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Can someone briefly explain to me how self consciousness 'Ich bin Ich' becomes the master/slave dialectic and then how this transforms into a self consciousness in general?

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    I doubt that anyone can really explain that "briefly". But Wikipedia tried, so did Cultural Reader, there is even a youtube video, more can be easily found by googling. To make it an answerable question for us you'll have to provide context on what this is for, and make it more narrow and specific. We discourage one-liners. – Conifold Aug 13 '19 at 23:19
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This is a partial answer only focusing how self-consciousness might become a master-slave (or lord-bondsman) dialectic.

Wikipedia may be able to provide a brief description of the narrative in Hegel's Phenomenology of Spirit on "Lordship and Bondage":

The passage describes, in narrative form, the development of self-consciousness as such in an encounter between what are thereby (i.e., emerging only from this encounter) two distinct, self-conscious beings. The essence of the dialectic is the movement or motion of recognizing, in which the two self-consciousnesses are constituted in being each recognized as self-conscious by the other. This movement, inexorably taken to its extreme, takes the form of a "struggle to the death" in which one masters the other, only to find that such lordship makes the very recognition he had sought impossible, since the bondsman, in this state, is not free to offer it.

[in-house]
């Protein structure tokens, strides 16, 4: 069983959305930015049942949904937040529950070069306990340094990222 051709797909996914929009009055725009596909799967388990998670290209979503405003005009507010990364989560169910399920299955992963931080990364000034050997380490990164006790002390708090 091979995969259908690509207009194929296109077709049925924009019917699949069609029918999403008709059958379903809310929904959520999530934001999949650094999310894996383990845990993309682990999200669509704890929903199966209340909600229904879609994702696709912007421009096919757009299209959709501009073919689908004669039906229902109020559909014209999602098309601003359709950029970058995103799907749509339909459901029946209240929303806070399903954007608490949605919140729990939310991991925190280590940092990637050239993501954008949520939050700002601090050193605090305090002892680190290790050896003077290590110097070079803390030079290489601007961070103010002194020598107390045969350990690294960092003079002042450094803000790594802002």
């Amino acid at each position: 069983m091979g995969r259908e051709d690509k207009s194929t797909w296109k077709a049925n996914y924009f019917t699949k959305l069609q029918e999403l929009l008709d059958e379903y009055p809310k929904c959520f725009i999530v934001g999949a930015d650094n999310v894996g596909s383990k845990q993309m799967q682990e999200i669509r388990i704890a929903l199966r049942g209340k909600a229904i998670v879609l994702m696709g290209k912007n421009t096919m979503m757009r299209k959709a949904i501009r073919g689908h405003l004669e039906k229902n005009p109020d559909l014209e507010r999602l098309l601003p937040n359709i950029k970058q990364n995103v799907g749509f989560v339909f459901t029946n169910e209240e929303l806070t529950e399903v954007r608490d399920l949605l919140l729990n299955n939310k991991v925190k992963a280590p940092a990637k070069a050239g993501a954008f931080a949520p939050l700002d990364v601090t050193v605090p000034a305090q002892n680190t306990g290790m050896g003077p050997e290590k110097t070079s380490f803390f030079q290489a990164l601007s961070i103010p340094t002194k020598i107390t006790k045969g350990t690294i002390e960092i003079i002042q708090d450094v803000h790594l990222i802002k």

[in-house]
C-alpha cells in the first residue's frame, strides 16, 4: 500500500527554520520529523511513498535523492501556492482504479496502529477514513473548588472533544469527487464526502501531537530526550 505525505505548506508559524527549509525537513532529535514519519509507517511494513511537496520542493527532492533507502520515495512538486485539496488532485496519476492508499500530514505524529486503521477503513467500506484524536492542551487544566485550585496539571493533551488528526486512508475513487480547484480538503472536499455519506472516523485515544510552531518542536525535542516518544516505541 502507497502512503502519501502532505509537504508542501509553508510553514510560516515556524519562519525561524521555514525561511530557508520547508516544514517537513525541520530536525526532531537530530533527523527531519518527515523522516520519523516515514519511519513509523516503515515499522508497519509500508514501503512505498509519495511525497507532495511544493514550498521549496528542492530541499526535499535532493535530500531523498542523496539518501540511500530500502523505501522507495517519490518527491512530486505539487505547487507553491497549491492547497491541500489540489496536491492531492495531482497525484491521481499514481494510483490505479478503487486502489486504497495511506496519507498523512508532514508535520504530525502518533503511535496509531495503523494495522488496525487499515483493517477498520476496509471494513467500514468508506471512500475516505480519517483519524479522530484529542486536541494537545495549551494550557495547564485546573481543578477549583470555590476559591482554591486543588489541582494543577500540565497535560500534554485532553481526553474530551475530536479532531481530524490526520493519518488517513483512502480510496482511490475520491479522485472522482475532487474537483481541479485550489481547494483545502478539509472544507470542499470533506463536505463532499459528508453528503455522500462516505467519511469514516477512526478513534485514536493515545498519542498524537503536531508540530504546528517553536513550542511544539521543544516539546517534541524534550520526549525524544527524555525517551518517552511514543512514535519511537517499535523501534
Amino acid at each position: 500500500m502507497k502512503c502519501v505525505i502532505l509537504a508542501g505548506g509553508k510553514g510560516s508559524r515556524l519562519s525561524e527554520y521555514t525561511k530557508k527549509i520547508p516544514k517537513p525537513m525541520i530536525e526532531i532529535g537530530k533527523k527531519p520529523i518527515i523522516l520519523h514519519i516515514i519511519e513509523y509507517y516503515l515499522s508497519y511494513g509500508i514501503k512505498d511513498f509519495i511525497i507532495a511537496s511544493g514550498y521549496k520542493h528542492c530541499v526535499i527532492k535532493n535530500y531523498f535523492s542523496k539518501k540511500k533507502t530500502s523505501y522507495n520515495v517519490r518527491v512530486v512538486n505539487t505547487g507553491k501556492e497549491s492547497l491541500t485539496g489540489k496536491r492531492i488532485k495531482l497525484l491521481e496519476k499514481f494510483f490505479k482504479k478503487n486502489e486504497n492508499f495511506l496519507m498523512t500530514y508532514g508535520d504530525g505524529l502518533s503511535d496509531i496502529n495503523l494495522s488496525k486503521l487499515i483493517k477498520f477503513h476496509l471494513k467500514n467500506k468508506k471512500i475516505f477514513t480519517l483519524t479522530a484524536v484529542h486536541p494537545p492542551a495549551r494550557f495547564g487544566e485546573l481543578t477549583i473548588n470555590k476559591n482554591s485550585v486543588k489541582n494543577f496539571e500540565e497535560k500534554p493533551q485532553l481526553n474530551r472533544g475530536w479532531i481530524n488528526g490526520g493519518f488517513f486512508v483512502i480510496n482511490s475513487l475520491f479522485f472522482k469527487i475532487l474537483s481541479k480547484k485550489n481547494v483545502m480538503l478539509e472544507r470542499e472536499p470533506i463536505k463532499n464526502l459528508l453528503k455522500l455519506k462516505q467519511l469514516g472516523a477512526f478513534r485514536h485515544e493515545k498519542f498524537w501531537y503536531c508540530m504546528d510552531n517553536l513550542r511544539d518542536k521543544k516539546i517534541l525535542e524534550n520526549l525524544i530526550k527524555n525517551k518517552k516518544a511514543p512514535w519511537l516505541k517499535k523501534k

The tension begins in paragraph 178:

Self-consciousness exists in and for itself when, and by the fact that, it so exists for another; that is, it exists only in being acknowledged.

The other self-consciousness brings the first self-consciousness out of itself and they mutually recognize each other. The problem of these two is stated in paragraph 180:

It must supercede this otherness of itself. This is the supersession of the first ambiguity, and is therefore itself a second ambiguity. First, it must proceed to supersede the other independent being in order thereby to become certain of itself as the essential being; secondly, in so doing it proceeds to supersede its own self, for this other is itself.

From mutual recognizing the lord-bondsman relation occurs when this splits into

...one being only recognized, the other only recognizing. (paragraph 185)


Hegel, G. W. F. The Phenomenology of Spirit. Translator A. V. Miller. (1977) Oxford. Retrieved on August 13, 2019 at Internet Archive at https://archive.org/stream/HegelG.W.F./Hegel%2C%20G.W.F.%20-%20Phenomenology%20of%20Spirit%20%28Oxford%2C%201977%29#page/n3/

Wikipedia contributors. (2019, April 14). Master–slave dialectic. In Wikipedia, The Free Encyclopedia. Retrieved 15:29, August 13, 2019, from https://en.wikipedia.org/w/index.php?title=Master%E2%80%93slave_dialectic&oldid=892392581

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There are two points I have to make before I get into this: